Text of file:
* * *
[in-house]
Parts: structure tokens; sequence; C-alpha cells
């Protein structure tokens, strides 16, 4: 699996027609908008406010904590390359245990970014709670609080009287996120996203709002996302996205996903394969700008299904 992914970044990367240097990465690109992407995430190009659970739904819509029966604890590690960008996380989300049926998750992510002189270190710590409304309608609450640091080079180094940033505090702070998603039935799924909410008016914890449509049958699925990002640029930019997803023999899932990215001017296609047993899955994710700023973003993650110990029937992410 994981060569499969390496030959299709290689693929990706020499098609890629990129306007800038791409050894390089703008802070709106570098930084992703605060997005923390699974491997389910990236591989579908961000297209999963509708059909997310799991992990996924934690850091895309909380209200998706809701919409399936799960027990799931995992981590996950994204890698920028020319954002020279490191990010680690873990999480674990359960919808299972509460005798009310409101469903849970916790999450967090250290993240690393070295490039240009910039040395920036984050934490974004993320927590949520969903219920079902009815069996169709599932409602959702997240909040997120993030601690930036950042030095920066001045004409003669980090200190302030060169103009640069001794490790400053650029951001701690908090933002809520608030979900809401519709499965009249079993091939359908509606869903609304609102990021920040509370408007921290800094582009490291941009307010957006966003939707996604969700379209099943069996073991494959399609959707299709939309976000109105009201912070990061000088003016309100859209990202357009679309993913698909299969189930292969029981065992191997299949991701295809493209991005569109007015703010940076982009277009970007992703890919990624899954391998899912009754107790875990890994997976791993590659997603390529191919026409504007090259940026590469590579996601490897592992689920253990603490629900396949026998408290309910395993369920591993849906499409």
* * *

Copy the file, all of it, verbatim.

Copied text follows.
[in-house]
Parts: structure tokens; sequence; C-alpha cells
């Protein structure tokens, strides 16, 4: 699996027609908008406010904590390359245990970014709670609080009287996120996203709002996302996205996903394969700008299904 992914970044990367240097990465690109992407995430190009659970739904819509029966604890590690960008996380989300049926998750992510002189270190710590409304309608609450640091080079180094940033505090702070998603039935799924909410008016914890449509049958699925990002640029930019997803023999899932990215001017296609047993899955994710700023973003993650110990029937992410 994981060569499969390496030959299709290689693929990706020499098609890629990129306007800038791409050894390089703008802070709106570098930084992703605060997005923390699974491997389910990236591989579908961000297209999963509708059909997310799991992990996924934690850091895309909380209200998706809701919409399936799960027990799931995992981590996950994204890698920028020319954002020279490191990010680690873990999480674990359960919808299972509460005798009310409101469903849970916790999450967090250290993240690393070295490039240009910039040395920036984050934490974004993320927590949520969903219920079902009815069996169709599932409602959702997240909040997120993030601690930036950042030095920066001045004409003669980090200190302030060169103009640069001794490790400053650029951001701690908090933002809520608030979900809401519709499965009249079993091939359908509606869903609304609102990021920040509370408007921290800094582009490291941009307010957006966003939707996604969700379209099943069996073991494959399609959707299709939309976000109105009201912070990061000088003016309100859209990202357009679309993913698909299969189930292969029981065992191997299949991701295809493209991005569109007015703010940076982009277009970007992703890919990624899954391998899912009754107790875990890994997976791993590659997603390529191919026409504007090259940026590469590579996601490897592992689920253990603490629900396949026998408290309910395993369920591993849906499409």